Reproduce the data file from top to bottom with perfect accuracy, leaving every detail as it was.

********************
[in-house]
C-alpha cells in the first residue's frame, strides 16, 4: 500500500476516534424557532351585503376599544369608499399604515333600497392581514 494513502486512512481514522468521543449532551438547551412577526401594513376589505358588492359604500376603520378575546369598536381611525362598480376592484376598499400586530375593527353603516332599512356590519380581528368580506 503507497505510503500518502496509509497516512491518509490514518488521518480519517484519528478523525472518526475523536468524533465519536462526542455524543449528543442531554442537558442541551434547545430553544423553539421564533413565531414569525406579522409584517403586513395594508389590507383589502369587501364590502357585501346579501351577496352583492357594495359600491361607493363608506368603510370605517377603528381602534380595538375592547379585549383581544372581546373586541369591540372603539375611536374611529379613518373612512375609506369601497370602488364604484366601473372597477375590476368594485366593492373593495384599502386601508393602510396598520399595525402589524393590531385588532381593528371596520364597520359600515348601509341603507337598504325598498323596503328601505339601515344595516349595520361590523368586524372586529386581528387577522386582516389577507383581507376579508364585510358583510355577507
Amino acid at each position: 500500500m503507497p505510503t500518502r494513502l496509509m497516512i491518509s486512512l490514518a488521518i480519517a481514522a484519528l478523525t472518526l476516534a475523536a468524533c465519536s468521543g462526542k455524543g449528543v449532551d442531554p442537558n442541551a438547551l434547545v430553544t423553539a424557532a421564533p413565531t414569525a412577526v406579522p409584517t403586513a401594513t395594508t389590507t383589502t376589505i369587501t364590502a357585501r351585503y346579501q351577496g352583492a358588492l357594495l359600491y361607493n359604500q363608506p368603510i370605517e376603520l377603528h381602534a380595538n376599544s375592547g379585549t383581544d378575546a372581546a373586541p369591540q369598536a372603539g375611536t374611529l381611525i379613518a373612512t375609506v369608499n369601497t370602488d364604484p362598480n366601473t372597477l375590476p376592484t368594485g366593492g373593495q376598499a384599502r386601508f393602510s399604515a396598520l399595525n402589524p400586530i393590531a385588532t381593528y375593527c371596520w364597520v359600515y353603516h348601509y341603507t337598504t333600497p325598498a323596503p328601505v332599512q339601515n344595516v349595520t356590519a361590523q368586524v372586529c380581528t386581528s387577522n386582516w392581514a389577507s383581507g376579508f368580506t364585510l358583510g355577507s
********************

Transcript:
[in-house]
C-alpha cells in the first residue's frame, strides 16, 4: 500500500476516534424557532351585503376599544369608499399604515333600497392581514 494513502486512512481514522468521543449532551438547551412577526401594513376589505358588492359604500376603520378575546369598536381611525362598480376592484376598499400586530375593527353603516332599512356590519380581528368580506 503507497505510503500518502496509509497516512491518509490514518488521518480519517484519528478523525472518526475523536468524533465519536462526542455524543449528543442531554442537558442541551434547545430553544423553539421564533413565531414569525406579522409584517403586513395594508389590507383589502369587501364590502357585501346579501351577496352583492357594495359600491361607493363608506368603510370605517377603528381602534380595538375592547379585549383581544372581546373586541369591540372603539375611536374611529379613518373612512375609506369601497370602488364604484366601473372597477375590476368594485366593492373593495384599502386601508393602510396598520399595525402589524393590531385588532381593528371596520364597520359600515348601509341603507337598504325598498323596503328601505339601515344595516349595520361590523368586524372586529386581528387577522386582516389577507383581507376579508364585510358583510355577507
Amino acid at each position: 500500500m503507497p505510503t500518502r494513502l496509509m497516512i491518509s486512512l490514518a488521518i480519517a481514522a484519528l478523525t472518526l476516534a475523536a468524533c465519536s468521543g462526542k455524543g449528543v449532551d442531554p442537558n442541551a438547551l434547545v430553544t423553539a424557532a421564533p413565531t414569525a412577526v406579522p409584517t403586513a401594513t395594508t389590507t383589502t376589505i369587501t364590502a357585501r351585503y346579501q351577496g352583492a358588492l357594495l359600491y361607493n359604500q363608506p368603510i370605517e376603520l377603528h381602534a380595538n376599544s375592547g379585549t383581544d378575546a372581546a373586541p369591540q369598536a372603539g375611536t374611529l381611525i379613518a373612512t375609506v369608499n369601497t370602488d364604484p362598480n366601473t372597477l375590476p376592484t368594485g366593492g373593495q376598499a384599502r386601508f393602510s399604515a396598520l399595525n402589524p400586530i393590531a385588532t381593528y375593527c371596520w364597520v359600515y353603516h348601509y341603507t337598504t333600497p325598498a323596503p328601505v332599512q339601515n344595516v349595520t356590519a361590523q368586524v372586529c380581528t386581528s387577522n386582516w392581514a389577507s383581507g376579508f368580506t364585510l358583510g355577507s